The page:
In a previous article, I shared a little mod/topper controller circuit with Pinball News (PBN) readers. The circuit is light dependant. That is, the circuit uses light to trigger a relay.
The relay controls (switches on and off) the power going to the pin-modification or pin-topper associated with your pinball machine. I have included the Light Dependant Relay – LDR circuit directly below as a reference. Because several important points are covered in the original article, I recommend that you go back and review that article before you build the little LDR circuit.
Above is the light dependent pinball add-on controller circuit from a previous article.
Some PBN readers either couldn't read schematics or found the above circuit diagram a little confusing. Admittedly, I tried to keep the above schematic minimalist. So, this schematic is not the best representation of the LDR circuit.
In response to the questions and requests of readers, I have drawn a different version of this same circuit and a new slightly modified version of the LDR circuit. These new schemata are more diagrammatic. So, I hope that you find both of the new drawings easier to follow; therefore easier to build. Keep in mind that none of the parts are drawn to scale.
This circuit is the same as the above circuit. It is just drawn a little differently. The transistor is shown front-side-up but up-side-down. Also in the diagram, the items inside the dotted boxes and joined by the dotted line are actually part of the same component, a relay of your choosing.
This circuit, just a redrawn version of the original circuit, is designed to turn on a pin-modification or pin-topper when power is applied to the circuit and the remote sensor (R1/LDR ) is in the presence of the general illumination (GI) lighting inside a pinball machine. Look at only the left side of the circuit. You can see that the power is always available for the mod or topper. The contacts of the relay just act as an on/off switch for the power. Light falling on R1 operates the switch. More simply put, once light finds its way to R1, the normally open (no) contact of the relay gets closed and whatever the circuit is hooked up to gets switched on. So, to make the circuit operate the opposite way, you can simply change the ground wiring of the add-on, from the normally open contact to the normally closed (nc) contact. The wiring at the common (c) contact would just say as it is.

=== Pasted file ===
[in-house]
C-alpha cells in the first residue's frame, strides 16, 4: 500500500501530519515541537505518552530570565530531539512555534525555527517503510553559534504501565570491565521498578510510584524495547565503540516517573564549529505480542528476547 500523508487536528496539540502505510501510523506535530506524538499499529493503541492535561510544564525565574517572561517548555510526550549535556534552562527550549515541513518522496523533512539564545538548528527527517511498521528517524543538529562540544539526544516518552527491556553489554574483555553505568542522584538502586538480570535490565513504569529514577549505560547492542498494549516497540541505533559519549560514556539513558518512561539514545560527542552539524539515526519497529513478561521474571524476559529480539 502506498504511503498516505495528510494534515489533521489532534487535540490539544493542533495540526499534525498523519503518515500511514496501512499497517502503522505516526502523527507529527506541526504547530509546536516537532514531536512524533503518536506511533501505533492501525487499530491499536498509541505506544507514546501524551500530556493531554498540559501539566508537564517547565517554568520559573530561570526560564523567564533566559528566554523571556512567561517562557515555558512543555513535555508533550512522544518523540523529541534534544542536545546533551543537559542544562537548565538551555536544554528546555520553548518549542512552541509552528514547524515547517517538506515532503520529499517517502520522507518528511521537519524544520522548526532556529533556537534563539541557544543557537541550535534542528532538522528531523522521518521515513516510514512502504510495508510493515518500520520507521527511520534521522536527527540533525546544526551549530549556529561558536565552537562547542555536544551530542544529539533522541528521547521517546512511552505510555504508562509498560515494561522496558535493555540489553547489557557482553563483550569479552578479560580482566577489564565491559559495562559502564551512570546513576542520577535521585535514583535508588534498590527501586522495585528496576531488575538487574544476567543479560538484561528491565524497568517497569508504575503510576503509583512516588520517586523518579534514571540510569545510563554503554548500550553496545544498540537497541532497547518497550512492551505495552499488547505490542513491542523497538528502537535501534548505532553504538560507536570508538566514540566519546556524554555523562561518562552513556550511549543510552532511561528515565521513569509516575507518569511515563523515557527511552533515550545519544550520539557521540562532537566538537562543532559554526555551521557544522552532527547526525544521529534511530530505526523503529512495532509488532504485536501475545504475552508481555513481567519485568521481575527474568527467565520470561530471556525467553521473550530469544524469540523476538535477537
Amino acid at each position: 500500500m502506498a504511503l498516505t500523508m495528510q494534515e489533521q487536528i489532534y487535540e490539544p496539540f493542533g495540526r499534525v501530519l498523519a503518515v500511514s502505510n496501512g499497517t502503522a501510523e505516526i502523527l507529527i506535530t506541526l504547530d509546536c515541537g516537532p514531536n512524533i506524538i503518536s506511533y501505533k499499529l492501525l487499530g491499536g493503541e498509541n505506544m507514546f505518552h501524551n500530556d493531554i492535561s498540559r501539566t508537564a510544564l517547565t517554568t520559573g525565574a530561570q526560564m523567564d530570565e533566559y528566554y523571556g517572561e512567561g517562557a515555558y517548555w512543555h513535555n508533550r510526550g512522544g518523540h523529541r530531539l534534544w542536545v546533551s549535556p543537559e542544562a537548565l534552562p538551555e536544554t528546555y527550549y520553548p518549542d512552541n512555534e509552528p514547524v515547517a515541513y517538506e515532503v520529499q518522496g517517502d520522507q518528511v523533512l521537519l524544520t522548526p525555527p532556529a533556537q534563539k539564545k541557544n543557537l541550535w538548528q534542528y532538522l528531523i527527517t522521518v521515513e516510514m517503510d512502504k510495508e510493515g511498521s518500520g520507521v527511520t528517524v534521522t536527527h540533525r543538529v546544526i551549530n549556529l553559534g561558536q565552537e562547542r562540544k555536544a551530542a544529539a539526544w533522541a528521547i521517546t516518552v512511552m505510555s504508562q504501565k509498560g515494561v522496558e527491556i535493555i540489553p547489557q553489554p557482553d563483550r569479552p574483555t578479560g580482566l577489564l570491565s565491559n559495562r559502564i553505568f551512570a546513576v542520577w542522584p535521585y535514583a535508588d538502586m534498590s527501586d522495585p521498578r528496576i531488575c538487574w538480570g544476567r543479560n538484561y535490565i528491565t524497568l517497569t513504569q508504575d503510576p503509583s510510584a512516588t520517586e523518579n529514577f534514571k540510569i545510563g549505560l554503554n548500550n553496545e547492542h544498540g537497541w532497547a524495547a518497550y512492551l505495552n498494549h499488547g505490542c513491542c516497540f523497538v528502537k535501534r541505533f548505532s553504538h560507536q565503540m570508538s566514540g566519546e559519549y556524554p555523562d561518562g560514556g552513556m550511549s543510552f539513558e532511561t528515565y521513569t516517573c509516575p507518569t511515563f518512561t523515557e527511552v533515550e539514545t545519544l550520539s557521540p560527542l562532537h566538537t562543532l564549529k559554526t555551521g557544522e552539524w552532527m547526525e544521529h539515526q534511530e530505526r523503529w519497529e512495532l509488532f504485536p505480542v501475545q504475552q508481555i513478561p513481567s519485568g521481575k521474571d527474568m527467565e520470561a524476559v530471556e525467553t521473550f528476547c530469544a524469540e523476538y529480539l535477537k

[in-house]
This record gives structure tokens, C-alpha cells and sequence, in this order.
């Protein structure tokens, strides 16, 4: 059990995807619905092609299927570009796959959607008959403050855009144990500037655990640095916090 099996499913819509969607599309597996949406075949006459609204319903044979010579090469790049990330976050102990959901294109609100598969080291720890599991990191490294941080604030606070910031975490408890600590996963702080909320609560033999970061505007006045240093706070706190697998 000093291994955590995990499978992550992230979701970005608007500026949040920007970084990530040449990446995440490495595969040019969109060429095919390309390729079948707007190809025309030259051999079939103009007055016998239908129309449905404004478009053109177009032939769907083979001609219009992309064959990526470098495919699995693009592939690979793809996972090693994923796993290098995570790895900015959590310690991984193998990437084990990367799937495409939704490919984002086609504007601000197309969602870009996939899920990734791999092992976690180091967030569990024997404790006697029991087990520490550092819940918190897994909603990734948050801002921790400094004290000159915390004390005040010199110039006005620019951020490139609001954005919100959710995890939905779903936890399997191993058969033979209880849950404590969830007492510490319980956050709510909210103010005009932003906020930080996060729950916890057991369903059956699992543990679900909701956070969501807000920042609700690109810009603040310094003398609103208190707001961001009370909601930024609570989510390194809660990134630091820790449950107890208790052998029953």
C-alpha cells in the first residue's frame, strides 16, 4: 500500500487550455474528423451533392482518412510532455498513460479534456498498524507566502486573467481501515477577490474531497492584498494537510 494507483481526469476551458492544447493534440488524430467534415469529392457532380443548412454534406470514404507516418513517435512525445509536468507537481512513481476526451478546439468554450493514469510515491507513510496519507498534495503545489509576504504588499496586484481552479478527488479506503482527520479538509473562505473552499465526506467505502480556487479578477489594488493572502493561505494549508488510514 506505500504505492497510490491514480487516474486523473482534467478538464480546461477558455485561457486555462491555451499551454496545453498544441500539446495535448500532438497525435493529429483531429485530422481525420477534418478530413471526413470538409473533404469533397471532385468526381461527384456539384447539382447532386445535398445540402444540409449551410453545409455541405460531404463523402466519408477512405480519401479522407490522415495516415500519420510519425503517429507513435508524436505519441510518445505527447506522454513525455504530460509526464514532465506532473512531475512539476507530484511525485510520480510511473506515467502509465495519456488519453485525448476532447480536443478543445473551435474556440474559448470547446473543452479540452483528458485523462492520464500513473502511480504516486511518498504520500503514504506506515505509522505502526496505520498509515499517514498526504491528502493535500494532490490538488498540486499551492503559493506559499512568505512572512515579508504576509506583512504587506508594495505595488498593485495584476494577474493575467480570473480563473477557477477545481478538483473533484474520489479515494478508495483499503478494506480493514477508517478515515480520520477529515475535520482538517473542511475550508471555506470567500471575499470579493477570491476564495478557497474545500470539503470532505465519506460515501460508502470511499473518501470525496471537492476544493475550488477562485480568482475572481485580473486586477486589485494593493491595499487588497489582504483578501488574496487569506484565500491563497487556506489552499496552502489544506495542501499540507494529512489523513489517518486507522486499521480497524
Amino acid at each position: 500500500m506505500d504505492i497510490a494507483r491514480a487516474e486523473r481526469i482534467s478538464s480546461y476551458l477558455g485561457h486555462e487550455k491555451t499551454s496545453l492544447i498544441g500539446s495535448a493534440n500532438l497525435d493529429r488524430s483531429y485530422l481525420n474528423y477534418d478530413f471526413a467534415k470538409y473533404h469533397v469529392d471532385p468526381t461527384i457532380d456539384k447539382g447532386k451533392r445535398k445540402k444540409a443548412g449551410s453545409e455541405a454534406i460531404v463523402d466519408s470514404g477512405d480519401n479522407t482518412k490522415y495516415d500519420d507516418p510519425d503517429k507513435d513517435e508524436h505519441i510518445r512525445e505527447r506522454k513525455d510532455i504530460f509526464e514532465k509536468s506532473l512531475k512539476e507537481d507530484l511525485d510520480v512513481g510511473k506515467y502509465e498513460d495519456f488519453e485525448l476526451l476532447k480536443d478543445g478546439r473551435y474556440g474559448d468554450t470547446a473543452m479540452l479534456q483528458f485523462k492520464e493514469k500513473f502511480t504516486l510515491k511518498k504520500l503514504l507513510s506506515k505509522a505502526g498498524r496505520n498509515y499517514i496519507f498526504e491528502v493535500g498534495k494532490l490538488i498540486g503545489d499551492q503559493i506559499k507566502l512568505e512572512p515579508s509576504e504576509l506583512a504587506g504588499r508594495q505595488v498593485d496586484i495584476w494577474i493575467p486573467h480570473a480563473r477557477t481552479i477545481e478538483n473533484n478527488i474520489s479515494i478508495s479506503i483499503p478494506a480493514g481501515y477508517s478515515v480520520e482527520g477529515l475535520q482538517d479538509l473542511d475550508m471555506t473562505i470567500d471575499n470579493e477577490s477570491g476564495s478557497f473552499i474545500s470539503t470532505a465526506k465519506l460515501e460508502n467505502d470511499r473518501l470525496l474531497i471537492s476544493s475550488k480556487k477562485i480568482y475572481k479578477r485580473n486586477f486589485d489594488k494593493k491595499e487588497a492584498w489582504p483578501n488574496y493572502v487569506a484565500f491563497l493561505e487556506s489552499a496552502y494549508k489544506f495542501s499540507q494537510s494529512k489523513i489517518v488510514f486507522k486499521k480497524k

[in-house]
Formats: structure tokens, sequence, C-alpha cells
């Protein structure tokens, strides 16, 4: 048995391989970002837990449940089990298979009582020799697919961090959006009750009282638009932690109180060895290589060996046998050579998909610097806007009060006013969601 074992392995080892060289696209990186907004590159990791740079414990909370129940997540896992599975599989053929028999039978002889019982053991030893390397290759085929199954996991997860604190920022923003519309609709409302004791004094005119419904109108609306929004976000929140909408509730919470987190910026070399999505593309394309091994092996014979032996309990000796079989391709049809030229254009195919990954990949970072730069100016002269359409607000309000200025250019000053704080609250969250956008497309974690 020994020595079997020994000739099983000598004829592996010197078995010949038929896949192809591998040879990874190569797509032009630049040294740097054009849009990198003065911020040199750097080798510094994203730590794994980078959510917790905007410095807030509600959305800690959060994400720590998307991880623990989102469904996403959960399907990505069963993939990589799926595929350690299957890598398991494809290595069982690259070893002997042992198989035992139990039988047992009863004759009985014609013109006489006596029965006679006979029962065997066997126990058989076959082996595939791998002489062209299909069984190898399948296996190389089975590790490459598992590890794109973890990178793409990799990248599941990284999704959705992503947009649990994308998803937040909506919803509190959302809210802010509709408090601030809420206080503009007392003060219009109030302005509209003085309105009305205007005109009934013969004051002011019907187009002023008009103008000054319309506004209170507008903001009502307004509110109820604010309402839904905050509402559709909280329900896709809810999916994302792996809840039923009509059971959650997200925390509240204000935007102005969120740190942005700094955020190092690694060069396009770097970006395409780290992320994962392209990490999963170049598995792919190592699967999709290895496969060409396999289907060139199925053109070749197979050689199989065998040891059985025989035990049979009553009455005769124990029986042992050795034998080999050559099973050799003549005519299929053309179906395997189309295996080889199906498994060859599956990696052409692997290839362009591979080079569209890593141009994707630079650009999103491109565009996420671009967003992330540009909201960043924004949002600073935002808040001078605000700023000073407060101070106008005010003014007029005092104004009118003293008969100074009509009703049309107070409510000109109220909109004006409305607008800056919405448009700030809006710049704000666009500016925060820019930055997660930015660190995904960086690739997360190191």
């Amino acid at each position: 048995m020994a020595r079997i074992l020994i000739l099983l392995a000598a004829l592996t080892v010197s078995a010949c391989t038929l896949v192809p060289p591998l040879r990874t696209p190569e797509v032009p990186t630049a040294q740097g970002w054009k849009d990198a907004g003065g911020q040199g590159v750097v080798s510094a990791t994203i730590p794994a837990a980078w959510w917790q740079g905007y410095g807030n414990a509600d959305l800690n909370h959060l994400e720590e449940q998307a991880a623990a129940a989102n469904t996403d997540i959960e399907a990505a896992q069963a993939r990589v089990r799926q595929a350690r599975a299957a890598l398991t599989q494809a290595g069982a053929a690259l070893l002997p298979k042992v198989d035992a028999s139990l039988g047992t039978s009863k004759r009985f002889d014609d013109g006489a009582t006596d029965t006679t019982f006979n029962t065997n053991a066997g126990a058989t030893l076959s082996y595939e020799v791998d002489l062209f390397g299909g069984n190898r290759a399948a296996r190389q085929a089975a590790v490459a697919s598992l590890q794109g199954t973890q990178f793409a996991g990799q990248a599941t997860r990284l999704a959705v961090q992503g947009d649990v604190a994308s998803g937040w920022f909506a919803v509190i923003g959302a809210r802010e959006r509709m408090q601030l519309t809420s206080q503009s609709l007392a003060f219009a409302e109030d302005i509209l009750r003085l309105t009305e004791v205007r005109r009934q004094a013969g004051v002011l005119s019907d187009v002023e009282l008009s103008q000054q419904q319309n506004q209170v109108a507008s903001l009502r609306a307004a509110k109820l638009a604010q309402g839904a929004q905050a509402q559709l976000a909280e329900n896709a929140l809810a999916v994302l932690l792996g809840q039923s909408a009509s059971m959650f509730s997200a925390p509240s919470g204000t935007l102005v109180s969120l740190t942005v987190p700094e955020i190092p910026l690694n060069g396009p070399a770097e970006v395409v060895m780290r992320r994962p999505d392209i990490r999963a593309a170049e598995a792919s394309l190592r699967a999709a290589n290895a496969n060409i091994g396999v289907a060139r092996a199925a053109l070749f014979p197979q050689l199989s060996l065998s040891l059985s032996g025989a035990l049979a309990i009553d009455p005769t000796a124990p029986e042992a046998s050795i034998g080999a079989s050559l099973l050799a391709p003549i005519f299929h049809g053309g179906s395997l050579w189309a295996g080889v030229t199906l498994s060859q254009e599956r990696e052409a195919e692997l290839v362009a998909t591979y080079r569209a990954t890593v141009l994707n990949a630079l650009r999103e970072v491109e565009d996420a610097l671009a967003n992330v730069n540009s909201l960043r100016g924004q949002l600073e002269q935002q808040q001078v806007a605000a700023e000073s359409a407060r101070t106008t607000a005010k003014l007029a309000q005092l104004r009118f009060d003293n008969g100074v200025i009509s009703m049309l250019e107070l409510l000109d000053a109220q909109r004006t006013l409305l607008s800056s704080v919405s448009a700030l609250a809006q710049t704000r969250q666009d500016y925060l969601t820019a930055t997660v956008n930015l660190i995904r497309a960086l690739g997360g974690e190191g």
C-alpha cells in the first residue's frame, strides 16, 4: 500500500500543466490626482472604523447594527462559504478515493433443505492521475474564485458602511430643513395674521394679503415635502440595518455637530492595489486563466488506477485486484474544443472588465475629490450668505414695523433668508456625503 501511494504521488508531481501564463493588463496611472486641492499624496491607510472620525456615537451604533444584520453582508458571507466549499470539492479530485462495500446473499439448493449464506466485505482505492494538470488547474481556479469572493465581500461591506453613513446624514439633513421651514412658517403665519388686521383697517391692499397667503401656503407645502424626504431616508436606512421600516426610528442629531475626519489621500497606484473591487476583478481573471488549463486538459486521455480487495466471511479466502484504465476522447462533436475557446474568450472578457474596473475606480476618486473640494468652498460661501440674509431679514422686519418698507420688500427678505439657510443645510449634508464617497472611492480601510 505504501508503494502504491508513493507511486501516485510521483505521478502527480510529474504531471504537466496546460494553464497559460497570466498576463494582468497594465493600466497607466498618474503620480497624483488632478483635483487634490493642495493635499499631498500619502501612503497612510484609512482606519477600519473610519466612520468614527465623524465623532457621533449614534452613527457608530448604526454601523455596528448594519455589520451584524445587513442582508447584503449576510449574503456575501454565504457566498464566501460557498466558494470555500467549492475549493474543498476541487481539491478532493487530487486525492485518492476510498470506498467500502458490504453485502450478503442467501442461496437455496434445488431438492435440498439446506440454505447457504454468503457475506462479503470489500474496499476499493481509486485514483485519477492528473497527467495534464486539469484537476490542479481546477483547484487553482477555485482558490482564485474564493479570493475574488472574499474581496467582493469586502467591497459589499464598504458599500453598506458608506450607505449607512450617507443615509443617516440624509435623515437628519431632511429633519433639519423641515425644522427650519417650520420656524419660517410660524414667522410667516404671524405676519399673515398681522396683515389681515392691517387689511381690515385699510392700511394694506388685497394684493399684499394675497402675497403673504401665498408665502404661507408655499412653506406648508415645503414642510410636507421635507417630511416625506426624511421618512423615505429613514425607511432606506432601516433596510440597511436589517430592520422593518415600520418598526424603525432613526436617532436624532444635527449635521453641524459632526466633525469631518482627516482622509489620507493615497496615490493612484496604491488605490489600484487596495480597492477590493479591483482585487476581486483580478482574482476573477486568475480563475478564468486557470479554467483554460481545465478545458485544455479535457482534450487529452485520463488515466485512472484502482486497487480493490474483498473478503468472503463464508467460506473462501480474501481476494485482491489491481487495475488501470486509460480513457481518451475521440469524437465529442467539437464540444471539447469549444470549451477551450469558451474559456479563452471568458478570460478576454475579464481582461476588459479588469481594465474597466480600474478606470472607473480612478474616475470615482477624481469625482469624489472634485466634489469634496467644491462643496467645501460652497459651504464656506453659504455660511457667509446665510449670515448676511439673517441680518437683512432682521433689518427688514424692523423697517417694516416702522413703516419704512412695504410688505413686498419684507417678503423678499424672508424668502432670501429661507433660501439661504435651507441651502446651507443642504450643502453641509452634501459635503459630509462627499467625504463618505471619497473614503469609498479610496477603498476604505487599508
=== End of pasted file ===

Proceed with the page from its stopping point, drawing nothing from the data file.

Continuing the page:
This circuit uses all of the exact same components as the above circuit. As before, the transistor is shown front-side-up but up-side-down. And again, the items inside the dotted boxes and joined by the dotted line are actually part of the same component, a relay.
In this diagram, only a few of the components are flipped around to make the circuit work in the presence of darkness. This is the only major difference between the two new circuits. Though this circuit acts similarly to the fist circuit being rewired for its opposite effect, this circuit does not operate as the same thing. This circuit is designed to turn on a pin-modification or pin-topper when power is applied to the circuit and the remote sensor (R1/LDR) is in the presence of darkness. Again, look at just the left side of the circuit. You can see that the power is always available for the mod or topper. So, if this circuit were connected to a pin-topper, the topper would be lit when the game was turned off. This would draw attention to your cool topper, making the topper an awesome nightlight. The toper would also light during game play, when a blackout mode was reached; again drawing attention to your topper but making it seem more a part of the game.
If the first circuit can be wired to act like the second circuit; by merely changing the wiring from the normally open contact to the normally closed contact, why would two circuits be needed? The answer is, because both circuits are used to actively control the pin-mod or pin-topper. When the wiring of the first new circuit gets attached to the normally closed contact, the circuit would virtually be the same as the second new circuit. But, when power is applied to the circuits, they are active.
So, with use of the first new diagram, you could easily turn on a pin-add-on in conjunction with a flasher. This would make the add-on seem to respond to or seem to be a part of the pinball machine. This active process could not happen if the normally closed contact were used. In such a case, direct wiring of the add-on is recommended.
All schematic diagrams are courtesy of .
Back to the learn page
Back to the front page
© Pinball News 2006